The immense human toll of the opioid epidemic has policymakers at every level of government grasping for solutions. Unfortunately, the same sense of crisis that can help spur action has also led to poor policy proposals that threaten to do more harm than good.
Oregon has taken a very hard line on the issue with an initiative that, if passed, would force people on the state’s Medicaid plan to “taper off” all opioid-based treatments by 2021.
The move has met with understandable backlash from chronic pain sufferers, who credit their responsible use of the drugs with making their conditions bearable. Many fear that closing off access to legal, prescribed opioids would simply drive individuals to more dangerous alternatives. Yet states across the country are already looking to Oregon’s harsh measures as a model for potential action.
This could be a calamity. If we really want to limit the irresponsible use of opioids while preserving their availability for the people who most need them, it’s time to shift the focus from the prescriptions to the prescribers.
The Center for Disease Control (CDC) has released new physician guidelines (PDF) for the responsible prescription and monitoring of opioid use in patients. More specific and comprehensive than past years’ recommendations, the CDC’s new guidelines lowered the dosage threshold (PDF) at which providers were advised to exercise caution, gave specific recommendations on balancing the risks with the benefits when prescribing opioids to particular populations, and concentrated on monitoring all patients for opioid tolerance or dependency, not just those deemed “high-risk.”
The guidelines are firm but sensible. They emphasize patient education, designate previously “alternative” treatment measures as physicians’ first recourse in treating pain, and admit that there are indeed instances in which opioids provide an optimal solution for short-term pain management.
So why is the country still facing epidemic proportions of opioid addiction and death?
Simply put, most doctors don’t adhere to these guidelines because the entire system provides the wrong set of incentives. The national opioid epidemic did not occur in a vacuum. It began with the devaluing of primary care and has been exacerbated by the many misaligned interests in the health industry. Today, primary care in volume-centric health systems now serve as little more than a wheelhouse of referrals for unnecessary procedures, painful surgeries and “quick-fix” prescriptions like opioids that get patients in and out of the hospital quickly at the expense of putting them on the fast track to addiction.
The good news is that when prescribers follow CDC guidelines, there is no opioid addiction problem according to Mike Vasquez, who previously founded a rehab center organization and founded an opioid clinical management company. We can take a major step forward in addressing this crisis by turning the CDC’s guidelines into requirements and enforcing them by using the power of state health plan eligibility as leverage.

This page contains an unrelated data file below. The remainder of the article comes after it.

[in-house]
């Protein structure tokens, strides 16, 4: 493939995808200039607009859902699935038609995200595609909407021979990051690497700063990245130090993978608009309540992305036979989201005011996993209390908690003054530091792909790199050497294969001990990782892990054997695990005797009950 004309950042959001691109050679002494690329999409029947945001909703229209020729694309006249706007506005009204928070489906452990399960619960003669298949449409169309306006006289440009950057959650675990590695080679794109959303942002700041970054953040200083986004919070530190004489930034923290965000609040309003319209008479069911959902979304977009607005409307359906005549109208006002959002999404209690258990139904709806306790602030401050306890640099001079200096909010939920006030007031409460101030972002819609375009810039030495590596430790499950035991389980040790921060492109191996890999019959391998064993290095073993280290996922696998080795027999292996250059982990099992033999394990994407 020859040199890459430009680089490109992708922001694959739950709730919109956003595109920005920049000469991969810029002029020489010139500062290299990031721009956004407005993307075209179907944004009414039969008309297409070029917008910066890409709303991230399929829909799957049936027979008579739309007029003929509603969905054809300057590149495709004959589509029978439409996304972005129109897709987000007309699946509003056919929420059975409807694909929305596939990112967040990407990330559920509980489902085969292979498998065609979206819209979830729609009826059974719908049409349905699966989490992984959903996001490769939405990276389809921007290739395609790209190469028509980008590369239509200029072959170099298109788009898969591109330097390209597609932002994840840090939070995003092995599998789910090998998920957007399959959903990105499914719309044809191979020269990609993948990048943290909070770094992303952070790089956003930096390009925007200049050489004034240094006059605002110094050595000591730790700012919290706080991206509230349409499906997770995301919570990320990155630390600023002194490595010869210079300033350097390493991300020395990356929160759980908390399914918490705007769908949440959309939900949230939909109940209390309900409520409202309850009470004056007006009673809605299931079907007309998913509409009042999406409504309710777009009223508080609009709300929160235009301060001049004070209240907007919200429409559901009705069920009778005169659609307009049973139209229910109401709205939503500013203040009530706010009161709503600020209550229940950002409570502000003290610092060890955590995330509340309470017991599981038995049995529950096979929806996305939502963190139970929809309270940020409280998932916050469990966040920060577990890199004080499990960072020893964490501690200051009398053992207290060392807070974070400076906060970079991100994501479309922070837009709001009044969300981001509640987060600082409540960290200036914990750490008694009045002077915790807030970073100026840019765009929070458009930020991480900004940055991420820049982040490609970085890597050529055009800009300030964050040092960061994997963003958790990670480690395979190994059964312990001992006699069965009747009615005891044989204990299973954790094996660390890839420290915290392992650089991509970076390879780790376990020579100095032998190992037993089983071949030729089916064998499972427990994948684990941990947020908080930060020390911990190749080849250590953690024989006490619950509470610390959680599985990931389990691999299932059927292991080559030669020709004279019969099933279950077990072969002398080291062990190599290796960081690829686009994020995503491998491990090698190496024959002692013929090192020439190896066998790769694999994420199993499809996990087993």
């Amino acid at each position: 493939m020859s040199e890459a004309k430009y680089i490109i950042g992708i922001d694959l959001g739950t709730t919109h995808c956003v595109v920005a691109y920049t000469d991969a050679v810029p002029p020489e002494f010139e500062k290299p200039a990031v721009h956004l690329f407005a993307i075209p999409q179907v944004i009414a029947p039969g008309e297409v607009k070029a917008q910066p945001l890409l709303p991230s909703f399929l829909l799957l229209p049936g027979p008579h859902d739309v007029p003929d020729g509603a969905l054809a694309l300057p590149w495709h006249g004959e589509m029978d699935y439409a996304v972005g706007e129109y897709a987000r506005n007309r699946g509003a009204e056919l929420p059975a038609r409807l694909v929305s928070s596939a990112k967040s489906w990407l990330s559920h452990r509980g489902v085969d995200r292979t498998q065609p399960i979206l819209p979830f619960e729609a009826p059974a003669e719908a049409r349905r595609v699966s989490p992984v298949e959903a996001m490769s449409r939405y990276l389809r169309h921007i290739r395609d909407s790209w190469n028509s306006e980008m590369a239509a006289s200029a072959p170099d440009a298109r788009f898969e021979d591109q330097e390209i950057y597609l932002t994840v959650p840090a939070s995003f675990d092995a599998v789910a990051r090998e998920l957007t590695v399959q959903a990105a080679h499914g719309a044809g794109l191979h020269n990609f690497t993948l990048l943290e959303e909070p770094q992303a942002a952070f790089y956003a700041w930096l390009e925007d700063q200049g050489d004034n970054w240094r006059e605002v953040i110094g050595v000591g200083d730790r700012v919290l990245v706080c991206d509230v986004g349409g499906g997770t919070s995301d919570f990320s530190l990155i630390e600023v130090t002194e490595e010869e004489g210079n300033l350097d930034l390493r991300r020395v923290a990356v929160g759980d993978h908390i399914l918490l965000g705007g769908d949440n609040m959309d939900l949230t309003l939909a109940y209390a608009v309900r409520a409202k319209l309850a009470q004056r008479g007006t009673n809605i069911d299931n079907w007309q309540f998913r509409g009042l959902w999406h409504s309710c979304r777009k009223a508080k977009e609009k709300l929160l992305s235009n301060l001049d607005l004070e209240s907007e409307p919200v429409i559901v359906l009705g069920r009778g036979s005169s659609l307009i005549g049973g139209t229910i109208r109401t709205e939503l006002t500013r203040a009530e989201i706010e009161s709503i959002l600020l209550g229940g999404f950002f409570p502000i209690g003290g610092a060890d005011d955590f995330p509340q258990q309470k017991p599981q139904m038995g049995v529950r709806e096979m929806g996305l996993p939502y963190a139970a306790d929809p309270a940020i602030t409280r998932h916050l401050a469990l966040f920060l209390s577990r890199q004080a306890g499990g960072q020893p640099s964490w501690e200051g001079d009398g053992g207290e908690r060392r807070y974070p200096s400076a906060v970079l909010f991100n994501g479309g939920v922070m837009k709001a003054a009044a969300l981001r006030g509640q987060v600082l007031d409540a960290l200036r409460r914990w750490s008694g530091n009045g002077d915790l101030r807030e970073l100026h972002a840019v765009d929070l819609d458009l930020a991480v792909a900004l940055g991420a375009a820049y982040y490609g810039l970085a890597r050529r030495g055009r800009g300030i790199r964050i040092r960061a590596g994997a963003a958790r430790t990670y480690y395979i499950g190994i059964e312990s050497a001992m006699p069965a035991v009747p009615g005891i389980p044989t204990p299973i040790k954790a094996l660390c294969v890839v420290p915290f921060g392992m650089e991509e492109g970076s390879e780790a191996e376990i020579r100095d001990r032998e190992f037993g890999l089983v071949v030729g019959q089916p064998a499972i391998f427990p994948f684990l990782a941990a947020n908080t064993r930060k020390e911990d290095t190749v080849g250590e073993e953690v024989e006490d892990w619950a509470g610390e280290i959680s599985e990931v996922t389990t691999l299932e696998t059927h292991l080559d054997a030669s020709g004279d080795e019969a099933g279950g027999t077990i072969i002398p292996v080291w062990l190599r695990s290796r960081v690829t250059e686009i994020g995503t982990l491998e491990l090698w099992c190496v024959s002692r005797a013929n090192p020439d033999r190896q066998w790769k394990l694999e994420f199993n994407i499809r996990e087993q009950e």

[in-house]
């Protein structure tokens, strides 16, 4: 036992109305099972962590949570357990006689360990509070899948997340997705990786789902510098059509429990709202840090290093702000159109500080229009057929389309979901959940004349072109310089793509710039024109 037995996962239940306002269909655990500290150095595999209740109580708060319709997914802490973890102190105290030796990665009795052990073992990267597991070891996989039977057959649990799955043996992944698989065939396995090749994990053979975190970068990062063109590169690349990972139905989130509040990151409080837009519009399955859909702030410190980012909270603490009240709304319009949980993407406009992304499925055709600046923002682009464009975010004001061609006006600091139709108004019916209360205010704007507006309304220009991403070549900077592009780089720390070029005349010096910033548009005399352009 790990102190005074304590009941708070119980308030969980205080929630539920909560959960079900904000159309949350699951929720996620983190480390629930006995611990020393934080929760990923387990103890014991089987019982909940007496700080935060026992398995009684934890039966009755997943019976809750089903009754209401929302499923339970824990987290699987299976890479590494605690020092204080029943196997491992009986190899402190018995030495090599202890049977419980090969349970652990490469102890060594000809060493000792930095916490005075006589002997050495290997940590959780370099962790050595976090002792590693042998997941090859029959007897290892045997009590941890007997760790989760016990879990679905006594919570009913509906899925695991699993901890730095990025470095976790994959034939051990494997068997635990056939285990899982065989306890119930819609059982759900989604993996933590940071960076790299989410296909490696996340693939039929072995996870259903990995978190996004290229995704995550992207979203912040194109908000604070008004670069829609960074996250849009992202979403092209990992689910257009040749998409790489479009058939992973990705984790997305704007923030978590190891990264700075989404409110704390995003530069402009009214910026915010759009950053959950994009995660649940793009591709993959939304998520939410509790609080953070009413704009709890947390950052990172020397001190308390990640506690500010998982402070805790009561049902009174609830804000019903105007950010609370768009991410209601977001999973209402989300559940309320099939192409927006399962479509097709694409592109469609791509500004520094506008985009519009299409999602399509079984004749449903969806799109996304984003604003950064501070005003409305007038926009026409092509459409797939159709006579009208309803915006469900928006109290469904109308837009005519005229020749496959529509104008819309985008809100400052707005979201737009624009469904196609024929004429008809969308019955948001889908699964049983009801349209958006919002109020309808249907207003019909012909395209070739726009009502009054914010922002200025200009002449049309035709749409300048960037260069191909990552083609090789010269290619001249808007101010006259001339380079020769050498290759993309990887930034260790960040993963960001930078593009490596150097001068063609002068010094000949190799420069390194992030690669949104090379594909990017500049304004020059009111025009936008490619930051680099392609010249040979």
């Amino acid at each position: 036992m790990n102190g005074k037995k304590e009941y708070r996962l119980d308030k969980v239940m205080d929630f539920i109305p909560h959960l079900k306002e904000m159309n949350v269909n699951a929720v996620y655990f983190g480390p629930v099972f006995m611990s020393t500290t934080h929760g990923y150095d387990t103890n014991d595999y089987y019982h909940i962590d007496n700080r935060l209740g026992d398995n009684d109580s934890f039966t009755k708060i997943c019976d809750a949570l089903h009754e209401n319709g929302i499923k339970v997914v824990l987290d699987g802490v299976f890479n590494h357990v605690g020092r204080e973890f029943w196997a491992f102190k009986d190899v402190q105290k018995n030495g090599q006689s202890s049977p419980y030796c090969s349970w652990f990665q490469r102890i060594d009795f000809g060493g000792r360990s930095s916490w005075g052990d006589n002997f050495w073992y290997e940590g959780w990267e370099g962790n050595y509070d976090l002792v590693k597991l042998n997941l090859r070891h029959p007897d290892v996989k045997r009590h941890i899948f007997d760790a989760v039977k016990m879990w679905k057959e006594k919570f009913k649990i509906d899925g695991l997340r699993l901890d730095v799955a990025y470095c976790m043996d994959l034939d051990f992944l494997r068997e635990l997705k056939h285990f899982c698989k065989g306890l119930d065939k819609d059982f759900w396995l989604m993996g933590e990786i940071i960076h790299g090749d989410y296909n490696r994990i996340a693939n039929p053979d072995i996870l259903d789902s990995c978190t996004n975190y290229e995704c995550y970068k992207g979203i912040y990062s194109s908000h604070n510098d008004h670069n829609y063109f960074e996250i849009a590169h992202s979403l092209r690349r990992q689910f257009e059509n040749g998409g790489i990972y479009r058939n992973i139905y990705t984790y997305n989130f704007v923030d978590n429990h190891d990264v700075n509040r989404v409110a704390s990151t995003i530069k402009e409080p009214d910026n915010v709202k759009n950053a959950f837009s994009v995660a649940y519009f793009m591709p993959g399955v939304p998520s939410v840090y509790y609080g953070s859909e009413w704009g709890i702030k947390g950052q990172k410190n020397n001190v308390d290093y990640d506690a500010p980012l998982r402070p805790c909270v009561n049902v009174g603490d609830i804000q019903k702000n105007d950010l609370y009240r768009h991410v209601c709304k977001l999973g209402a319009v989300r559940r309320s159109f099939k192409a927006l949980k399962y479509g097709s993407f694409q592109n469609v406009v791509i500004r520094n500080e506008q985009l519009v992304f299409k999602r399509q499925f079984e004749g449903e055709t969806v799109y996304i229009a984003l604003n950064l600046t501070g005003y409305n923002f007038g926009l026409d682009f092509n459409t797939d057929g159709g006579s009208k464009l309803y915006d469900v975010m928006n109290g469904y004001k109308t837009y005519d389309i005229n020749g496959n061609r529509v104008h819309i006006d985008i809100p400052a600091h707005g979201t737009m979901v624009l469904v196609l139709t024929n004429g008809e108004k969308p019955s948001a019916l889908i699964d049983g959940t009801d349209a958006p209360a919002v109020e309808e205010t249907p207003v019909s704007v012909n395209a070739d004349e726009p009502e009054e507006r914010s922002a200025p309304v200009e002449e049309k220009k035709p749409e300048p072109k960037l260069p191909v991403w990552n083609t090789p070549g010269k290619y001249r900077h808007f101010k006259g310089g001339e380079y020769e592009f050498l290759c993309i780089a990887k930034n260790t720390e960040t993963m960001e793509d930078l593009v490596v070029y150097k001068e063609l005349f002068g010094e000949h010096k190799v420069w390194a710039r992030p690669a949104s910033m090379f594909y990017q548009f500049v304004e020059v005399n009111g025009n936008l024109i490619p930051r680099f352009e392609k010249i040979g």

If doctors are unable to participate in state insurance markets and their corresponding federal reimbursement programs unless they can demonstrate good-faith adherence to the CDC’s guidelines, we might see two positive, industrywide changes as a result. Obviously, we could expect doctors to be more cautious when prescribing, continuing and increasing dosages of dangerous opioids to their patients. A still broader transformation, however, may also occur in the way we design and implement federal incentive payments and procedure-based, “fee-for-service” reimbursement models.
States can also give doctors a nudge by providing better information. Recently a research team led by experts at the University of Southern California noted that opioid prescription rates declined dramatically when doctors were informed that their patients had died of an opioid overdose.
While the vast majority of doctors have no financial incentive to get their patients addicted to opioids, they’re also currently receiving few signals that they need to re-evaluate how they prescribe these medications. That can change when we incentivize insurers to cover evidence-based, non-opioid treatments as a recourse for chronic pain, redesign our requirements for participation in state and federal payment programs and notify doctors when tragedy does strike.
Only then can we turn off the spigot that’s currently draining our system of dollars and flooding it with opioid prescriptions, overdoses and deaths—stemming the tide of the opioid crisis once and for all.